SInce the Nat'l Assembly is elected in two rounds, from which election are the percentages in the % colummn derived? --Jfruh 01:04, 2 March 2006 (UTC)
- The system of 2 rounds at each election in France (but UE parliament, of course), is used to let the little candidates have a say, then they disappear for the next round.
- French presidential election : The aim is that the majority of valid votes had voted for the new president ; so only the best 2 candidates of the 1st round are qualified (quite idiot when left run separated and right united, or inverse : it produces something like in 2002).
- French legislative election : France is divided in 577 circonscriptions, the winner of one of them becomes MP (i think it's the same for UK or Germany):
- In the first round, if a candidate gets more than 50%, he is already elected (so there is no more than 2 or 3 MPs already elected at this time).
- To progress to the second round, the candidates with less than a eight (12,5%) are eliminated (so it can mathematically reach 8 candidates to the 2nd round), unless if they are less than 2 to have had more than a eight (in this case, the best 2 are qualified).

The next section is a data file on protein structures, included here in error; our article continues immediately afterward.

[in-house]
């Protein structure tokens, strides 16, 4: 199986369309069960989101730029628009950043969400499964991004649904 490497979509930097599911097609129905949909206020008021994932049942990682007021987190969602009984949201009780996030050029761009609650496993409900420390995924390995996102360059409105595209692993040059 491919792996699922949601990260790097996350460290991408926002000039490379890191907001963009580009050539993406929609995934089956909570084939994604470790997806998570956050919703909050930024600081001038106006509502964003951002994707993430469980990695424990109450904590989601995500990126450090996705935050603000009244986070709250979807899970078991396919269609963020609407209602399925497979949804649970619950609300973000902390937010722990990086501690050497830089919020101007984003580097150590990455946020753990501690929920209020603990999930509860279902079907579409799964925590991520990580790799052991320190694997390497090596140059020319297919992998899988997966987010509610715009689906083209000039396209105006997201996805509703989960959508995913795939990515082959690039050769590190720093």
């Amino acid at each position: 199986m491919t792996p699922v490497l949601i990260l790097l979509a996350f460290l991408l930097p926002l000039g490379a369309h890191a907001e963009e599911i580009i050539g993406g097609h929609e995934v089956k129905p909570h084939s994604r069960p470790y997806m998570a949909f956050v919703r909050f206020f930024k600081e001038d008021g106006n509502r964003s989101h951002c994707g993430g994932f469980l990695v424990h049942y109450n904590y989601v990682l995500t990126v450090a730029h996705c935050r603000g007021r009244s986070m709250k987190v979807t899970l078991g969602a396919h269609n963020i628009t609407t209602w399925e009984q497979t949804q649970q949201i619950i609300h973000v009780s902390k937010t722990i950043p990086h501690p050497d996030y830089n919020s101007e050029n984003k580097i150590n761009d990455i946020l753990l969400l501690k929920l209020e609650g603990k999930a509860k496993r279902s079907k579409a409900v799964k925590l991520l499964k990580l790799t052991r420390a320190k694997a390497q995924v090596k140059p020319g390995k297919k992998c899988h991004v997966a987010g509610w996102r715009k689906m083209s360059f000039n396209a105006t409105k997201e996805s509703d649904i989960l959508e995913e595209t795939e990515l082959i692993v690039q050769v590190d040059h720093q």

- The best candidate of the second round, even if he'd only got 25% or less, becomes MP.
- There was a try in 1986 to make a proportionnal vote, with the 100 départements, but it brought the National Front onto the political stage (they got a single MP).
- --Sorry for the language mistakes. Don't know if you can add that stub in Elections in France, I just hope I've been understood and that you have at least your answer... 13 months later !
- 126.96.36.199 12:20, 10 April 2007 (UTC)
There is no "United Left" in elections, it would be better to use the 5 parliamentary groups in the National Assembly :
- Socialists (PS)
- Communists (PCF)
- Others (especially independants)
Greens and left radicals are part of the Socialist group because they did not reach the number of MP required to make a parliamentary group (i'm not sure - it's something like 40 or 20).